Paint & Powder Coating Test Cleaning

To help prospective customers discover the ease, safety and efficiency of Controlled Pyrolysis® Cleaning Furnaces, we offer Free Test Cleanings. Each test is videotaped to provide participating companies full visual access to the process and the cleaning results.

Testing & Cleaning Powdered Covered Parts to Perfection

The video with this blog shows a cleaning test for a paint line in an automotive manufacturing equipment plant. The test featured large multi-pronged paint racks coated in layers of cured black paint. As evidenced by the video, when the cleaning cycle is completed the thick coating of black paint has been reduced to a fine ash. Then, with a quick wipe with a clean cloth or a water rinse, the racks are “pristine” and ready for service on the production line. Paint and Powder Coating operations are one of our biggest markets because Pollution Control “Burn-Off” Ovens safely and efficiently keep paint lines moving and pristine – in large operations furnaces can run 24 hours a day.

Certified & Field-Tested Cleaning Furnaces

Field-tested in over 800 industry classifications, including the U.S. Military, PCPC Furnaces cover the entire field of thermal stripping and industrial cleaning with specialized furnaces for paint and powder coaters, plastics processors, the chemical and fiber industry, engine rebuilders, oil and gas producers, electric motor rebuilders and hundreds of other unique applications such as precious metals extraction and diesel fuel filter reclamation.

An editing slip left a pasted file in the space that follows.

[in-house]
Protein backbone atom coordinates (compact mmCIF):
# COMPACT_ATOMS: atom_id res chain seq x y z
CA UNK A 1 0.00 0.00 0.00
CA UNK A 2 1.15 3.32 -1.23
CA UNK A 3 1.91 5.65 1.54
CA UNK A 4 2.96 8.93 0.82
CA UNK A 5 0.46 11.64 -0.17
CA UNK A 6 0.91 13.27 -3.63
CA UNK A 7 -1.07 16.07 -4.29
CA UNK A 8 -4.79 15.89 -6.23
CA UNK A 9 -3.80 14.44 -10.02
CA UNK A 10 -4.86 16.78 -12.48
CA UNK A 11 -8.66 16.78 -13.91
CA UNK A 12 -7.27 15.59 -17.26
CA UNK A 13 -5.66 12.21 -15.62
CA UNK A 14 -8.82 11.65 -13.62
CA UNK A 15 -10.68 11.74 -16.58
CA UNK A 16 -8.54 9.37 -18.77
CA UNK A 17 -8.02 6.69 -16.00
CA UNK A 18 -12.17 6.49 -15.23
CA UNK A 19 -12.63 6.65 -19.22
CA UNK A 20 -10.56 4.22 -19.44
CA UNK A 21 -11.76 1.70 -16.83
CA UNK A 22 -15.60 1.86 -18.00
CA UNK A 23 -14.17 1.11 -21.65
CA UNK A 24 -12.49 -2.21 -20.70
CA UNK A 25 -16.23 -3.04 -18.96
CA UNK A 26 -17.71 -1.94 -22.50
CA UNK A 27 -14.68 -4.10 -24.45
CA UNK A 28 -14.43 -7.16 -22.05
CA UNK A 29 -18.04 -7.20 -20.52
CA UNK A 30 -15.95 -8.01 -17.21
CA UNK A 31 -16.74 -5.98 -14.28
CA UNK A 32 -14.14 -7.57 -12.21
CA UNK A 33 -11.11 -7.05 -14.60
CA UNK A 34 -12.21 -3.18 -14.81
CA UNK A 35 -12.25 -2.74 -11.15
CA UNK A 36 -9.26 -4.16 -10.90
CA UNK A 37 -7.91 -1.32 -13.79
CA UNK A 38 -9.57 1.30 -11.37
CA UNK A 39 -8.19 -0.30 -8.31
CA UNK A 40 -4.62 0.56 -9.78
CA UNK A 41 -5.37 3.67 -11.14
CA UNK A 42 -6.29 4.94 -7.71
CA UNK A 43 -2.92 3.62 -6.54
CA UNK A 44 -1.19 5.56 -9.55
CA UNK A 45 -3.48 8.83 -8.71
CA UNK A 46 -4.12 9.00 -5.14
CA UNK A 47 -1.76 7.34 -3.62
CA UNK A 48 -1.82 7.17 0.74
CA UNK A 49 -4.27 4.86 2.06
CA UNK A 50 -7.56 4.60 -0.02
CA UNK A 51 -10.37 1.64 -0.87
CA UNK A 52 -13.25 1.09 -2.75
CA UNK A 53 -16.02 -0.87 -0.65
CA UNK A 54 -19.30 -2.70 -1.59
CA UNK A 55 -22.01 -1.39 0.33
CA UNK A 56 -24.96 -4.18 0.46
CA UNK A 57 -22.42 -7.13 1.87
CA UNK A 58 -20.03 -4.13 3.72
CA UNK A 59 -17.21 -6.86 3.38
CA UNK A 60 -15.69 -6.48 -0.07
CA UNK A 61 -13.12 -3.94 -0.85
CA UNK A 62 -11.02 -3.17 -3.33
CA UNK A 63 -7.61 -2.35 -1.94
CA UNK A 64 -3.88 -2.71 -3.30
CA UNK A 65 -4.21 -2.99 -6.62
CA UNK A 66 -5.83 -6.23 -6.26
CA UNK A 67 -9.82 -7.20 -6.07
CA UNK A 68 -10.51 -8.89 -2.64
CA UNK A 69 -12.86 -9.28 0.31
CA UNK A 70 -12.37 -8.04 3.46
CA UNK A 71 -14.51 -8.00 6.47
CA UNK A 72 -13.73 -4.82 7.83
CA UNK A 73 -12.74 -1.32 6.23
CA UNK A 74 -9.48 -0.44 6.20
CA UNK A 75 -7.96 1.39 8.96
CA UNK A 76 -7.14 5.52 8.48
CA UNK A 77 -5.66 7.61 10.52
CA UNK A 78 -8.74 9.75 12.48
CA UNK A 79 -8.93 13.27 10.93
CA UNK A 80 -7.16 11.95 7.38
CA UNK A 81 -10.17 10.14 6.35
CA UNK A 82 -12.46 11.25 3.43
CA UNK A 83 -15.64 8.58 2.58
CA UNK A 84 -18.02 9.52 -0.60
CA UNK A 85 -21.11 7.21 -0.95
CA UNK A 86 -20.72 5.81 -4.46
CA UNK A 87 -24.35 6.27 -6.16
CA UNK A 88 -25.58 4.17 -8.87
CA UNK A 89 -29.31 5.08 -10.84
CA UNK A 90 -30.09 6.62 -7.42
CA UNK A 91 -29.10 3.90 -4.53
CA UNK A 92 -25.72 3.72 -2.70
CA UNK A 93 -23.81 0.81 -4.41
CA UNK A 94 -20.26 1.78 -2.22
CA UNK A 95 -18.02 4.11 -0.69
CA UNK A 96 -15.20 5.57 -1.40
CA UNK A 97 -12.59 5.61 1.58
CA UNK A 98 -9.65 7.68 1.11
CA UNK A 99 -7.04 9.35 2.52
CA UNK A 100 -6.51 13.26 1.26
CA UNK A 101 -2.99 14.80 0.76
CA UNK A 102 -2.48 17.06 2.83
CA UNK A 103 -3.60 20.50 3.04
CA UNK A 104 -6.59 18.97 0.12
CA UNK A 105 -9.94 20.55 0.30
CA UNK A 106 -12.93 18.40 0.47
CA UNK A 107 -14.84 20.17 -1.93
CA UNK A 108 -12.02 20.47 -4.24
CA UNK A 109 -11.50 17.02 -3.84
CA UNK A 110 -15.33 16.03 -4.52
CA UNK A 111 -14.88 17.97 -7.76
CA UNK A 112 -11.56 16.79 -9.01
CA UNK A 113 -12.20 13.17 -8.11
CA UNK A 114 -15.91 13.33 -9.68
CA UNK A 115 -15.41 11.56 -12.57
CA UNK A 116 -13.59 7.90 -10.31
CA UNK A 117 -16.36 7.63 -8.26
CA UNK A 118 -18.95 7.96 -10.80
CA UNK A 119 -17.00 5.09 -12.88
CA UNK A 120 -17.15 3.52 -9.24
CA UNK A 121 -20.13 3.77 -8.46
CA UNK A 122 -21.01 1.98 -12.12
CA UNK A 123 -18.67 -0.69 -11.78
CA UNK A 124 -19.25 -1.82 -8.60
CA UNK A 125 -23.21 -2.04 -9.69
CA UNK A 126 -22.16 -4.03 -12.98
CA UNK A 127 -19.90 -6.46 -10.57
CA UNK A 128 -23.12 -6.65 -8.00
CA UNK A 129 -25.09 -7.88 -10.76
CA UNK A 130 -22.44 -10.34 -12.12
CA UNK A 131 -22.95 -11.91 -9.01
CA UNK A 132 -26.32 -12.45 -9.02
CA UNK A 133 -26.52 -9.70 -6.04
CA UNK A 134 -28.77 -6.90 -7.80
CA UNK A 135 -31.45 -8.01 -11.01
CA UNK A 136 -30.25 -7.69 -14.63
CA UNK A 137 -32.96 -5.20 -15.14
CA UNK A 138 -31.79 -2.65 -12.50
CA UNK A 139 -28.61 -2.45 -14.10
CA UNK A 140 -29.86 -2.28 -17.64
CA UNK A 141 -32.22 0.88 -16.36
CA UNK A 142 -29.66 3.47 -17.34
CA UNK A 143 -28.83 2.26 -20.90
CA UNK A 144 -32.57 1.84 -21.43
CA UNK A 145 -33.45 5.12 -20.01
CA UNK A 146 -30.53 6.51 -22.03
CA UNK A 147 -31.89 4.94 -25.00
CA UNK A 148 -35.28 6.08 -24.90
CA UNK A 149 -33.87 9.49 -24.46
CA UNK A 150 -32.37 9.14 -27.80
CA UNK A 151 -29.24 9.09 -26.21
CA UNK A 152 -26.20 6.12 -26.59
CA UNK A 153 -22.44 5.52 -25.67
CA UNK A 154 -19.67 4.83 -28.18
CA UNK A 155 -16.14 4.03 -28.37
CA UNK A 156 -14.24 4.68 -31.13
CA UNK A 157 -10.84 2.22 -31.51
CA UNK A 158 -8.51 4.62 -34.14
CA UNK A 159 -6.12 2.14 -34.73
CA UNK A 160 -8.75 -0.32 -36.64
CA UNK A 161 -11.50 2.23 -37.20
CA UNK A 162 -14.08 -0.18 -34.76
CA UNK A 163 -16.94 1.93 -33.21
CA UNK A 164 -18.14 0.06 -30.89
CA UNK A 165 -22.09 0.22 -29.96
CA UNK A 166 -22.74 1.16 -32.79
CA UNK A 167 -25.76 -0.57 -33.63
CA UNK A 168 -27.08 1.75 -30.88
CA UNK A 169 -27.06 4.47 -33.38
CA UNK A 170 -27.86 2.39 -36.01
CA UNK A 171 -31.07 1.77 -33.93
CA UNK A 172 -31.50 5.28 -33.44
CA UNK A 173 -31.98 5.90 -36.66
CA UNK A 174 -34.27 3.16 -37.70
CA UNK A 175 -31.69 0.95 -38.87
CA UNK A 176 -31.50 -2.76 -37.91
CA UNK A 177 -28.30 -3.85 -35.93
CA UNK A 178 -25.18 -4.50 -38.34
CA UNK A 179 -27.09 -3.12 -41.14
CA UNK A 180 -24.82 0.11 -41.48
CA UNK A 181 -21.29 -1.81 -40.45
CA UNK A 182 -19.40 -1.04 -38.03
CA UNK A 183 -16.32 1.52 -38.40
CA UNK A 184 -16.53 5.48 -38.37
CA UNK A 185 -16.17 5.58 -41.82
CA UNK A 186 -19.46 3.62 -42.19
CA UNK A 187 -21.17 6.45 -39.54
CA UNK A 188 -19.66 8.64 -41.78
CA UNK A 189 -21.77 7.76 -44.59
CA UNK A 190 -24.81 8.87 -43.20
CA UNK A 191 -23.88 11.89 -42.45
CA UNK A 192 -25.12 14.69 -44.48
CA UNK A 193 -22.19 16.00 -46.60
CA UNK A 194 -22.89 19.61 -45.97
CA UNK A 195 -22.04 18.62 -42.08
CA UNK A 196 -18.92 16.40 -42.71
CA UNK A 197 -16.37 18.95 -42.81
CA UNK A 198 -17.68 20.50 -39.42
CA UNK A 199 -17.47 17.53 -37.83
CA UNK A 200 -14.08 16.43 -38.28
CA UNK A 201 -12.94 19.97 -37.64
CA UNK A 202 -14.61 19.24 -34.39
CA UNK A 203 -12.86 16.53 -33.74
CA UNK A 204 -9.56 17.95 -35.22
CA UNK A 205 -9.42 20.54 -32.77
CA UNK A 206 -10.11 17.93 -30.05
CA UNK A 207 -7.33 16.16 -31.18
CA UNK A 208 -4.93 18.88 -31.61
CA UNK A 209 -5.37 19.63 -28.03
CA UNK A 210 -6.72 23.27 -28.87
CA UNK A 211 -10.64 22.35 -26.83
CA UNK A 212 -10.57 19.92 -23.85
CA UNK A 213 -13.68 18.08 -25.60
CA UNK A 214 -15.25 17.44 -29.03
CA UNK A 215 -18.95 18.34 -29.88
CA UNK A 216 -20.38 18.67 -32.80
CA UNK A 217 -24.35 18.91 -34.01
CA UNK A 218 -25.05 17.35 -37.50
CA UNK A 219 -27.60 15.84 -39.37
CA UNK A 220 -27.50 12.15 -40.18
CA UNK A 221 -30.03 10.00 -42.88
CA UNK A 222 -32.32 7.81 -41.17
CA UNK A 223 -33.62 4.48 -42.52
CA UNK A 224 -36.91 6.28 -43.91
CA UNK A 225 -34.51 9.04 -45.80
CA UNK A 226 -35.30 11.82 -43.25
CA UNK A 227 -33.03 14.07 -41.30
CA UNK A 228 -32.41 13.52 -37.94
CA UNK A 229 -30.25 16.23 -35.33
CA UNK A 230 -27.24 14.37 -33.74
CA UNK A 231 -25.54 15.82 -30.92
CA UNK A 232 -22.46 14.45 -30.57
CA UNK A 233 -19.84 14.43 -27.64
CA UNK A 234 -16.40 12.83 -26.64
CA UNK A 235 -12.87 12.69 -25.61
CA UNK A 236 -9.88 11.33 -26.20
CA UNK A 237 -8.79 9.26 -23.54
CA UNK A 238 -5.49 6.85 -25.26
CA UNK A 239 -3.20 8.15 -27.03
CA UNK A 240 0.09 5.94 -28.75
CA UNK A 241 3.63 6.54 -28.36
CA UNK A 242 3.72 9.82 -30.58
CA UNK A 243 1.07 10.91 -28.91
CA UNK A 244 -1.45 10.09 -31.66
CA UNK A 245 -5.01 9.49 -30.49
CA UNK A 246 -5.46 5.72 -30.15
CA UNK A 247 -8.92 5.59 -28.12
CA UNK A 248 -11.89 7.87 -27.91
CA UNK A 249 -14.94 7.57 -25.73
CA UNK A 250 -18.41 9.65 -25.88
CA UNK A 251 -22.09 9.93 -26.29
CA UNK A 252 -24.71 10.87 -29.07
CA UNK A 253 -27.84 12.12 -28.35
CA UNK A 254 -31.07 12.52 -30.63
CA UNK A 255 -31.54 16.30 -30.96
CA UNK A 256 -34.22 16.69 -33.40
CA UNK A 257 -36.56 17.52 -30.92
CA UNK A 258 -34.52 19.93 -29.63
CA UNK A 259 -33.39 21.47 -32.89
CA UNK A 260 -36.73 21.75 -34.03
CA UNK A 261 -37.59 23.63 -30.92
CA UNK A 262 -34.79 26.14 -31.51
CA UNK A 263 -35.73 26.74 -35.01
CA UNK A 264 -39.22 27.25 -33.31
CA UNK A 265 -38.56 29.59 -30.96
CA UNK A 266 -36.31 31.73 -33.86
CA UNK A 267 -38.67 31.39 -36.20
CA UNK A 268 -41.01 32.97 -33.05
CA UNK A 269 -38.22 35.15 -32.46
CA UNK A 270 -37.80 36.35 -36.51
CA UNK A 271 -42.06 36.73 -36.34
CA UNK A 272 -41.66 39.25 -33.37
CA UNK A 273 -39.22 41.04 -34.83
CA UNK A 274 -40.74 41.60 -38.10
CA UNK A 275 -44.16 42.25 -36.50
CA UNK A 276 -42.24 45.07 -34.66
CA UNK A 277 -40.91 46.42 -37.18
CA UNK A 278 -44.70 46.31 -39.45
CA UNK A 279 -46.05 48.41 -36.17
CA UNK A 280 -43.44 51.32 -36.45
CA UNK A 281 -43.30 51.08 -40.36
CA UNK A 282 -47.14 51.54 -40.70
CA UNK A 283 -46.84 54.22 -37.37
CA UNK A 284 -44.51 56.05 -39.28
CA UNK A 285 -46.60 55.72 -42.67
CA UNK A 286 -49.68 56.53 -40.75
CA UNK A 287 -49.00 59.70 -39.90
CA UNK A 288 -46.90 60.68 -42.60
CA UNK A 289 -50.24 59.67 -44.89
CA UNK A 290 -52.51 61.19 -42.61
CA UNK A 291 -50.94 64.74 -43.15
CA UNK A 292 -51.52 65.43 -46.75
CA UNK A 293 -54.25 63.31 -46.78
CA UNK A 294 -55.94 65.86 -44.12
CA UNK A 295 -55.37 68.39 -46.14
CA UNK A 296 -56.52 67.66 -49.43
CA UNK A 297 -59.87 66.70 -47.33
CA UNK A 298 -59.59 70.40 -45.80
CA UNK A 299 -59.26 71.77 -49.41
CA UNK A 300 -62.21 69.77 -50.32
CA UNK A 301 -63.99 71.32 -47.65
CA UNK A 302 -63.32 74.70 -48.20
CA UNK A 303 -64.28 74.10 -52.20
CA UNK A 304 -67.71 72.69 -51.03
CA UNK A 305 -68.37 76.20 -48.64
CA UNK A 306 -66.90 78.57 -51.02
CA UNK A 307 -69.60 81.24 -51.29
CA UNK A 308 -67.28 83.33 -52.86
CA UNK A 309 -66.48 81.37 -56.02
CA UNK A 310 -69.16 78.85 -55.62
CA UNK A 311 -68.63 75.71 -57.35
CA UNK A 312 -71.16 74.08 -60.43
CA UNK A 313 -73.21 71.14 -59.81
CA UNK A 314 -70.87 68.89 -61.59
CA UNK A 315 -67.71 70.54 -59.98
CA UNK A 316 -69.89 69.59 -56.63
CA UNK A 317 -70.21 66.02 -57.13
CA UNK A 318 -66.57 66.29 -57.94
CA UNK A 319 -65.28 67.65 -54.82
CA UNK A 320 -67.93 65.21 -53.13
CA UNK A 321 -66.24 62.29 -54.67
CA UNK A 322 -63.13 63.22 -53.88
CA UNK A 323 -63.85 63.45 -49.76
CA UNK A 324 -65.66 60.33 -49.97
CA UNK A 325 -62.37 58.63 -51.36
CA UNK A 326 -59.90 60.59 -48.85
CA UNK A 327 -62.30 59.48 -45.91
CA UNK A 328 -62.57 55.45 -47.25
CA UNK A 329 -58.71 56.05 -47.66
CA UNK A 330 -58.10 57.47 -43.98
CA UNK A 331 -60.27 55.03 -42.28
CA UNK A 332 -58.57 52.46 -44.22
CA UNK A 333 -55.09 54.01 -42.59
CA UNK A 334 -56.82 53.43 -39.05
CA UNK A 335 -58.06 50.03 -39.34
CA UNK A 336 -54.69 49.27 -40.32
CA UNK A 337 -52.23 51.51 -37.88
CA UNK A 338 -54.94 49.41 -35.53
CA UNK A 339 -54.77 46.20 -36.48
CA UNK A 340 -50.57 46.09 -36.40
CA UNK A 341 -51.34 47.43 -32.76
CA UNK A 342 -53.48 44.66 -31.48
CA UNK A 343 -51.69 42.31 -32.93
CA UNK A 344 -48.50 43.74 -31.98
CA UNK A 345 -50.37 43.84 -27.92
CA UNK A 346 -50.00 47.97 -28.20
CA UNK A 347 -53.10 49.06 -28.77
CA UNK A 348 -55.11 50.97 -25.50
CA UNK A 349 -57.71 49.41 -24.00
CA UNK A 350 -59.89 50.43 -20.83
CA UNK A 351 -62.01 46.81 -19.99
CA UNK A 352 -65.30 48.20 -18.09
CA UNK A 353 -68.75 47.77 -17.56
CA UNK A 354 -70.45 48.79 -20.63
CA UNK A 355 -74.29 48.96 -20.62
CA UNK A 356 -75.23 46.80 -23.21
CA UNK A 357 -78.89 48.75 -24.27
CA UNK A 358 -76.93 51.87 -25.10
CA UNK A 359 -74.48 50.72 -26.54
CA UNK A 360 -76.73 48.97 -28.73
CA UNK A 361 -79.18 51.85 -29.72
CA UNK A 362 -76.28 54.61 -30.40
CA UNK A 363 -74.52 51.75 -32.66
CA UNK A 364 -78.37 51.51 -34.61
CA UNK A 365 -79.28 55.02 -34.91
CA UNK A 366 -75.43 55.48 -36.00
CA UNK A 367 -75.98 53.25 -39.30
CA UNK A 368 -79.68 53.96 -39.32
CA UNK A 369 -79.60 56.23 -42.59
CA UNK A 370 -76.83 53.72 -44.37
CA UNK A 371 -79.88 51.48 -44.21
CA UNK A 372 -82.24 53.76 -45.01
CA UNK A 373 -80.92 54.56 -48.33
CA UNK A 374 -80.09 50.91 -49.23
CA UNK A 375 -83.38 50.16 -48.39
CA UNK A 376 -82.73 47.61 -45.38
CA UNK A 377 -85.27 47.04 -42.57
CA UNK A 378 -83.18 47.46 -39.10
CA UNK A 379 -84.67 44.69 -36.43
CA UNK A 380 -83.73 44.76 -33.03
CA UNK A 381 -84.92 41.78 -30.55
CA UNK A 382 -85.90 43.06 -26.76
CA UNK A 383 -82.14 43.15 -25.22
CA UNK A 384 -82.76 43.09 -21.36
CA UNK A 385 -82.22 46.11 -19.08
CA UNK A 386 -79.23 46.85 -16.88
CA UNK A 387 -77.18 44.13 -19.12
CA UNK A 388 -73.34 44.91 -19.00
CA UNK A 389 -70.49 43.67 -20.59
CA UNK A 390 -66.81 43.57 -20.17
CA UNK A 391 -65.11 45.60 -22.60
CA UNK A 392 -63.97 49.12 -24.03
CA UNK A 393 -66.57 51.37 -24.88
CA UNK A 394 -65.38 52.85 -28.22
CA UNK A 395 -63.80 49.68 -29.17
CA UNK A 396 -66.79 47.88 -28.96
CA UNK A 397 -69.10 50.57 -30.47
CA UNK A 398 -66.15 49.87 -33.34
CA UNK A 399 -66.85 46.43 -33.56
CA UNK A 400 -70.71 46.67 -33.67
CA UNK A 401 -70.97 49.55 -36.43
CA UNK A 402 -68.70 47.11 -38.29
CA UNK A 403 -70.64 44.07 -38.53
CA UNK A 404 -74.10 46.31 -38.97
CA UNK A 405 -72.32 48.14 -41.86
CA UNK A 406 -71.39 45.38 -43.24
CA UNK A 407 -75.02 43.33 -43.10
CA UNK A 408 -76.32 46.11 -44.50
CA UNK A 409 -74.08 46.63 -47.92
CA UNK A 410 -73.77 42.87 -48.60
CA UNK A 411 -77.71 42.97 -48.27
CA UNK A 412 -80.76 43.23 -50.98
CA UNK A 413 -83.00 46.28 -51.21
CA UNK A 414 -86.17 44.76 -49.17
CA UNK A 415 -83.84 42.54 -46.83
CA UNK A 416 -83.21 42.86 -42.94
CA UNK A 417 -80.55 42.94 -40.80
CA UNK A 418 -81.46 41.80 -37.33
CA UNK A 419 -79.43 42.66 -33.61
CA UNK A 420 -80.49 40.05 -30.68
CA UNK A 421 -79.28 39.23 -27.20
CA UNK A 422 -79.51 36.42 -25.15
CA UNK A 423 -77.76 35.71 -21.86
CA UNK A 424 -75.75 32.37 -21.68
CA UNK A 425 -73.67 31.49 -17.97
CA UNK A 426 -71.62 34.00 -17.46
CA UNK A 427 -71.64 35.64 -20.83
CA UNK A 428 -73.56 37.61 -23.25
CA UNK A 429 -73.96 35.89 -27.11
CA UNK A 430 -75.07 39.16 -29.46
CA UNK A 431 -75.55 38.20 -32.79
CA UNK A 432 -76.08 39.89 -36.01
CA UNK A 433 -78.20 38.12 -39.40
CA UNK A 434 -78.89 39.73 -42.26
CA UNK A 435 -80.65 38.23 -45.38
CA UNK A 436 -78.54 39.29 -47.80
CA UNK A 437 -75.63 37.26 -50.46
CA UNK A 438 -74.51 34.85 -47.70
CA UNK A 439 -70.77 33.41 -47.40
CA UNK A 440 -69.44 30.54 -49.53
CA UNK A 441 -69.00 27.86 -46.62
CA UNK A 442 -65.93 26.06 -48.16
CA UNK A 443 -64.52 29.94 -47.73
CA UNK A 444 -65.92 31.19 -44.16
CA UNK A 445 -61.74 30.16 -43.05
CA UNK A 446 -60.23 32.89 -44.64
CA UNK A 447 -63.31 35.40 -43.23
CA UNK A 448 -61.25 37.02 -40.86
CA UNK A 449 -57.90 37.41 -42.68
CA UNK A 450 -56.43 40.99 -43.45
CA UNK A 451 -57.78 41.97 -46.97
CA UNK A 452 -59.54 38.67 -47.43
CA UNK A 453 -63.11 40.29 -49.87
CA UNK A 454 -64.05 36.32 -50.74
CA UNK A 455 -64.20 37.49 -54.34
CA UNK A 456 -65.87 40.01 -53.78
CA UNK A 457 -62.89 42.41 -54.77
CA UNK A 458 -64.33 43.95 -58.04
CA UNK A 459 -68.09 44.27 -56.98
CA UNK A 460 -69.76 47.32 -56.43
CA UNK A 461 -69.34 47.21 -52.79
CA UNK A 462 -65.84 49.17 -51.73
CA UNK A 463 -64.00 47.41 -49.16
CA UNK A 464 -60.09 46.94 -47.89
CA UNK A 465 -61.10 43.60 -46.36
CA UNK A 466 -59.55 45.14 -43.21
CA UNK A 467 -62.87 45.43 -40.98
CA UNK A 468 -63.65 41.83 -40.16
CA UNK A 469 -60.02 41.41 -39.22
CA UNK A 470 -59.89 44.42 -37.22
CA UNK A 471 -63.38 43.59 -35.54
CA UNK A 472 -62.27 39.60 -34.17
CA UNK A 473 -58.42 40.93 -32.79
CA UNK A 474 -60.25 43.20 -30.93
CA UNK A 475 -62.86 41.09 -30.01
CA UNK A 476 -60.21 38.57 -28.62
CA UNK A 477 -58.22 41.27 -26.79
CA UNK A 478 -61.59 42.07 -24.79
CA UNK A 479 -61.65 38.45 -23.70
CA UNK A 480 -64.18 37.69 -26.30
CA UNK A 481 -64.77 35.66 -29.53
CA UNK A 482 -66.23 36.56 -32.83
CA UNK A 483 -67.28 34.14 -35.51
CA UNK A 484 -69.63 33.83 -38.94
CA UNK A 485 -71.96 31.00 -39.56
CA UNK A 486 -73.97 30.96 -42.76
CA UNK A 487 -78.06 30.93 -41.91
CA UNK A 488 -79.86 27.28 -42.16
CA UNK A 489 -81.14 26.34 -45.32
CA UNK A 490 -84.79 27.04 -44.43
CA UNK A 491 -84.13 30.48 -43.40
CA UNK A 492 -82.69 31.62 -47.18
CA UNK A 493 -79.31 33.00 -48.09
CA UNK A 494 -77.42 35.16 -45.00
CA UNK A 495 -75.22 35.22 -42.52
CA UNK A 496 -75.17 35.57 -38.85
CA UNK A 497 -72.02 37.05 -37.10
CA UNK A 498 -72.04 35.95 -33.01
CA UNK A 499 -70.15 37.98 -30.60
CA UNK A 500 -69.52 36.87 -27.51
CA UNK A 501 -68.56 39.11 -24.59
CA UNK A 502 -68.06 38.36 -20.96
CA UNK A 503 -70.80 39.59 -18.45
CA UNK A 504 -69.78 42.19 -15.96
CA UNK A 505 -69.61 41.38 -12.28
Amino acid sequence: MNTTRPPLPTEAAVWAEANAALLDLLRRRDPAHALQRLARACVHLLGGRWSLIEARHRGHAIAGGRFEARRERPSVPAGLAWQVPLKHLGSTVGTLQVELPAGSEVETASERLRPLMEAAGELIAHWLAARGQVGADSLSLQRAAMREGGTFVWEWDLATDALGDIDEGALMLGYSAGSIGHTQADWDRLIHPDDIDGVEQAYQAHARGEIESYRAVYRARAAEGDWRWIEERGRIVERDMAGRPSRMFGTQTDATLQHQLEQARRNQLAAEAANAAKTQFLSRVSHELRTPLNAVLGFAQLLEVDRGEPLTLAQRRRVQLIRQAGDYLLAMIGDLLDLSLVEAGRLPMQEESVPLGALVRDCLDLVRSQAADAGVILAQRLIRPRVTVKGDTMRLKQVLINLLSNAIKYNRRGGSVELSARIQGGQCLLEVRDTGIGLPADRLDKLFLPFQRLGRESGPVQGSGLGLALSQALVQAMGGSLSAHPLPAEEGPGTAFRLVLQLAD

PCPC Controlled Pyrolysis® Cleaning Furnaces safely cleans:

  • Manufacturing Dies
  • Polymer Extruder Hardware
  • Filters and Nozzles
  • Polymer Melt Pumps
  • Spinnerets
  • Die Screws
  • Screens
  • Paint hooks, racks and rates
  • Painted Metal Parts
  • Engine Blocks and Parts
  • Metal or Ceramic Catalysts
  • Production Piping
  • Heat Exchangers
  • Transformers and Oil Filters
  • And 100’s of other metal parts and equipment

To set up your FREE TEST CLEANING call Sales at (214) 358-1539.